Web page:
Plagued by mercurial weather, the Soviet Union appears to be heading toward its fourth bad grain harvest in succession even as it copes with shortfalls of meat and vegetables that result in part from managerial problems.

Official indicators suggest an even leaner outlook for the already pressed Soviet consumer. Meat production for the first half of this year has declined by 2 percent from last year's disappointing levels and shortages of fruits and vegetables have been obvious this spring and summer.

The Soviet media has indirectly reported serious deficiencies, focusing on the shortage of containers and refrigerated vehicles and poor transportation facilities. The newspaper Sovyetskaya Rosiya gave instances of collective farmers killing young cattle to meet state production quotas on meat.

Pravda, the Communist Party newspaper, gave the most devastating picture to date of losses due to transportation difficulties.

A dispatch from the southernmost section of Azerbaijan--a subtropical area which supplies fruit and vegetables for Moscow, Kiev and other cities--said that vegetable deliveries have declined 33 percent in April and May compared to last year's figures. It said that while the Lankoran area is able to deliver 4,000 tons of vegetables daily, it sent only 800 tons per day during the two-month period.

According to Western estimates, the grain harvest again is expected to be 40 million to 60 million tons below target--meaning Soviet grain buyers can be expected to shop the world markets to make up for the shortfall.

For experts, the most significant signal suggesting just how poor the grain harvest may be was the publication last weekend of figures on land devoted to grain.

This year's total grain area of 306 million acres is the smallest since 1972. This means that the Soviets put less grain in the ground than in previous years and could not expect a big harvest in any case. The grain area in 1978 was 316 million acres. The spring harvest was adversely affected by weather conditions, including severe drought in an area ranging from the Volga River to the Urals and on to the huge province of Kazakhstan.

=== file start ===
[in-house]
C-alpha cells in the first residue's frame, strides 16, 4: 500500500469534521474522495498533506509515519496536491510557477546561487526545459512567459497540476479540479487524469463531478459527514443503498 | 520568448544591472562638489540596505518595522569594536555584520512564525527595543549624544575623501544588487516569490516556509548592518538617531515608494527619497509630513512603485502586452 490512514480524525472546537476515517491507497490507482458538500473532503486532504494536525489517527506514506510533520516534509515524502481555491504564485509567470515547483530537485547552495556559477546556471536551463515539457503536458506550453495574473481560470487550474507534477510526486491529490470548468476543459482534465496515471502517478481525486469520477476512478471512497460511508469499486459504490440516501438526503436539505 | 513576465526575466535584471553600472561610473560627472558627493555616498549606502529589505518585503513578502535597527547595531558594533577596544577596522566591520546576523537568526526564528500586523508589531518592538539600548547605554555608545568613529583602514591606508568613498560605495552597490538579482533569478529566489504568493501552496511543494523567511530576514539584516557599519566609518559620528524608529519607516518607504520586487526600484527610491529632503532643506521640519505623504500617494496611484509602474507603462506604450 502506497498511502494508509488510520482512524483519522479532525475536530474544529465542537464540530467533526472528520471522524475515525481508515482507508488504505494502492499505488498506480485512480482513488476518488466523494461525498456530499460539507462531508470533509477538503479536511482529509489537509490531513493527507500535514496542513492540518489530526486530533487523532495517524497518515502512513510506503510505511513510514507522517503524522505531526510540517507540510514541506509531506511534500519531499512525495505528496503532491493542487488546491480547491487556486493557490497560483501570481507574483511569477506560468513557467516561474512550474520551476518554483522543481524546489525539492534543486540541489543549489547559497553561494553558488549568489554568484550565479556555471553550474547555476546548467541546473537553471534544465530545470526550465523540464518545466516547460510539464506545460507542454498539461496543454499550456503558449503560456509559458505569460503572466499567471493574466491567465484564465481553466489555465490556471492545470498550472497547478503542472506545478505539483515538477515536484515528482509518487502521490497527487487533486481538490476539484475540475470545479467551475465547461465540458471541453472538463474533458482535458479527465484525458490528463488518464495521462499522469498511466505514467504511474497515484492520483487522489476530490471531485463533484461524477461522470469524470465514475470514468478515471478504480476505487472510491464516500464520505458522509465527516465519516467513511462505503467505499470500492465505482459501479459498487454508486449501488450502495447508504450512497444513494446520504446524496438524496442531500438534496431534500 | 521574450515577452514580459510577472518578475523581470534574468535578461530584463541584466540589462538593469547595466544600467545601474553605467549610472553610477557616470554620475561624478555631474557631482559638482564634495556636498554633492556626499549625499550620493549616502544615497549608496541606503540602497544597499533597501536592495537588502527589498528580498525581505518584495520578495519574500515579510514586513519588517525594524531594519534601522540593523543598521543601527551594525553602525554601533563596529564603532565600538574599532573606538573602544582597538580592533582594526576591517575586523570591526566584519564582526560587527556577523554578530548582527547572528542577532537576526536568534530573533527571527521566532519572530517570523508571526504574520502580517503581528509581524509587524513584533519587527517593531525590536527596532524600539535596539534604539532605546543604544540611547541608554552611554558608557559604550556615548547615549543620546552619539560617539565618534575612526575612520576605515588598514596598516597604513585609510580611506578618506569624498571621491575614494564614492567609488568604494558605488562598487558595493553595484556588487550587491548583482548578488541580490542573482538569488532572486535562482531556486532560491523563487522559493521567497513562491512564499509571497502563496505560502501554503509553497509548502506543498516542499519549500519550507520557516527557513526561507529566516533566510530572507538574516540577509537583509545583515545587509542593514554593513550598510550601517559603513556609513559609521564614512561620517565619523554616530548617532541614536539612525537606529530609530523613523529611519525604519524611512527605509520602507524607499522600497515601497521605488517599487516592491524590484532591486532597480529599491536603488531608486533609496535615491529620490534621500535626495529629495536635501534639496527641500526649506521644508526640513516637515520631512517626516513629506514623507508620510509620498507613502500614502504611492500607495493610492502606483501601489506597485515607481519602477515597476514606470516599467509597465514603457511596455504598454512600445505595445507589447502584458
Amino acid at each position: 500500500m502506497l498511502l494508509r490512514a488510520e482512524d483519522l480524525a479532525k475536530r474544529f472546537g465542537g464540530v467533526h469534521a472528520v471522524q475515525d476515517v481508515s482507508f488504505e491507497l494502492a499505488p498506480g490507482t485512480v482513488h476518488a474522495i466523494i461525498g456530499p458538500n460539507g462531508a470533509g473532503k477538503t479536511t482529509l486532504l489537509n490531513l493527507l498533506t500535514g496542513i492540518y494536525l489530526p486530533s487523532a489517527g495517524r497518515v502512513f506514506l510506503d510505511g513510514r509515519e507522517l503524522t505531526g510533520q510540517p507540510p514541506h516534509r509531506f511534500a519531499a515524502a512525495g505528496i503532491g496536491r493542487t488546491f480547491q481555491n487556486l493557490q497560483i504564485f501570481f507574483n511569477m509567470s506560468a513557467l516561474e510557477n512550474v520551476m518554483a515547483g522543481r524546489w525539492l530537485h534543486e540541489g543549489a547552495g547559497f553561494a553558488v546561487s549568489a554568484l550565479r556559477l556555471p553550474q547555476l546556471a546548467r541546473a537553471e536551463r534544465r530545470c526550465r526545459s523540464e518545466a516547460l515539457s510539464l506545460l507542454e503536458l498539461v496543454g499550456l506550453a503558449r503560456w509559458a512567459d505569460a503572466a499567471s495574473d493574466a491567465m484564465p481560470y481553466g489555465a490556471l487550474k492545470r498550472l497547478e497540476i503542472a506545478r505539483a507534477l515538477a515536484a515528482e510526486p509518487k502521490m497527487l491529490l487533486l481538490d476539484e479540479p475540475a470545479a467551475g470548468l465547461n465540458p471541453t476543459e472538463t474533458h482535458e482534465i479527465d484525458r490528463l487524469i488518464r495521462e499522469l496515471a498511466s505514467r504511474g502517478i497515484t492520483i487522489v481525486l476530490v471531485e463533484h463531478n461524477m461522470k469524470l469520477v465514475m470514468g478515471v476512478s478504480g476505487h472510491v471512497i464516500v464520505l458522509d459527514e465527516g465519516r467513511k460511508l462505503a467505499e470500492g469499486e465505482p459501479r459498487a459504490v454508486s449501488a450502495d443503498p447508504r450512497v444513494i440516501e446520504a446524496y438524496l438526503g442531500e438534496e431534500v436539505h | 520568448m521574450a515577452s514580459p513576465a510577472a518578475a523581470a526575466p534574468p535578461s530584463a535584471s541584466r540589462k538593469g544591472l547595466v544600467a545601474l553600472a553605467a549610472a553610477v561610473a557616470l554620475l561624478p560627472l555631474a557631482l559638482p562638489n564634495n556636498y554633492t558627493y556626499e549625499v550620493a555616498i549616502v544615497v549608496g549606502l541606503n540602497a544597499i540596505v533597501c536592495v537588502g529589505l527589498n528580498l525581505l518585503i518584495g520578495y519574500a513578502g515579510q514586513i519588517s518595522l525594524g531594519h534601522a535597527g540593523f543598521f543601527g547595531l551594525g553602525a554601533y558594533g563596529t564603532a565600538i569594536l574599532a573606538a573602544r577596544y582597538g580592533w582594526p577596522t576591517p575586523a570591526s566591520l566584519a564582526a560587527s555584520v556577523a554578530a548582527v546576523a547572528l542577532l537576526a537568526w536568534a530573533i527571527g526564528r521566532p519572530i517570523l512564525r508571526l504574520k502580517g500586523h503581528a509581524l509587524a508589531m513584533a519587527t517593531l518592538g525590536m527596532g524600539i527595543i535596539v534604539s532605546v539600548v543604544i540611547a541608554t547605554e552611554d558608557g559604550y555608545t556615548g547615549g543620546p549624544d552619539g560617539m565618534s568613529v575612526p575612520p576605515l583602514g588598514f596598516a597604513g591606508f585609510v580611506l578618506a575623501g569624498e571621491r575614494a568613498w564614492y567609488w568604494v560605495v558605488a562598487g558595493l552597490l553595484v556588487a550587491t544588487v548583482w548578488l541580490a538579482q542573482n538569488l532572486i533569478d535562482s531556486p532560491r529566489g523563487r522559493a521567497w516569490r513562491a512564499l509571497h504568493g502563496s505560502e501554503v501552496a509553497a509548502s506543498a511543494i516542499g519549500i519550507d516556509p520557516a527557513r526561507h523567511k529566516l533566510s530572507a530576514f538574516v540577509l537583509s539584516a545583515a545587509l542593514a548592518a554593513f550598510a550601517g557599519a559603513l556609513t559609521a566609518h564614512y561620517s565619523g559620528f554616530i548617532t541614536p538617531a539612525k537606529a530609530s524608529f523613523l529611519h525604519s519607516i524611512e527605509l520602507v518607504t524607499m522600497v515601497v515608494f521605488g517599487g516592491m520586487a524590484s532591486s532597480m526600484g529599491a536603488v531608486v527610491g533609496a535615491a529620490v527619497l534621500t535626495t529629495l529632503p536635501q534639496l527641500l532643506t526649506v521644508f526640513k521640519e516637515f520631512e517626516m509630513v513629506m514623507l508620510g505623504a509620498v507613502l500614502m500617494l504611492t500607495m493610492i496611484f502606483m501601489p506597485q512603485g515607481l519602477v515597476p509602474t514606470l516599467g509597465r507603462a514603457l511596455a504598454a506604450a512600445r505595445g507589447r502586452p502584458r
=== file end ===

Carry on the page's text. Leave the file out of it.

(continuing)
Since then, however, heavy rains, hail and high winds have hampered field work in the southwestern parts of the country and particularly in the Ukraine, according to Western specialists.

In Soviet Georgia, more than 100,000 sheep and goats and more than 25,000 pigs were killed in recent floods, according to an official report, while thousands of acres of vineyards and tea plantations were ruined by hail.

The value of lost grape production alone was said to be in excess of $220 million.

Rains are said to have helped some crops, such as corn and sunflowers, but their output is not expected to exceed last year's levels.

According to diplomats, the Soviets have not yet shopped abroad for grain this year. Elsewhere, production is expected to be at record levels. Argentina, Canada and Australia all have abundant supplies of wheat.

It is speculated here that the Soviets are waiting for the price to drop before moving into the markets.

Since last summer, meat products, butter and milk have been rationed in various ways in the Soviet Union. How another poor harvest is going to affect the government's food program, launched in May to improve the consumers' situation, is unclear.

The U.S. Department of Agriculture's latest estimate on the Soviet grain harvest is "170 million tons, plus or minus 10." Since the 1978 grain harvest of 238 million tons, the Soviet harvests have been shrinking, with shortfalls from production targets of between 40 million and 50 million tons.

The latest figures and Western estimates suggest the continuation of structural weaknesses in agriculture, including the problem of incentives, poor agricultural and transportation equipment and negligence.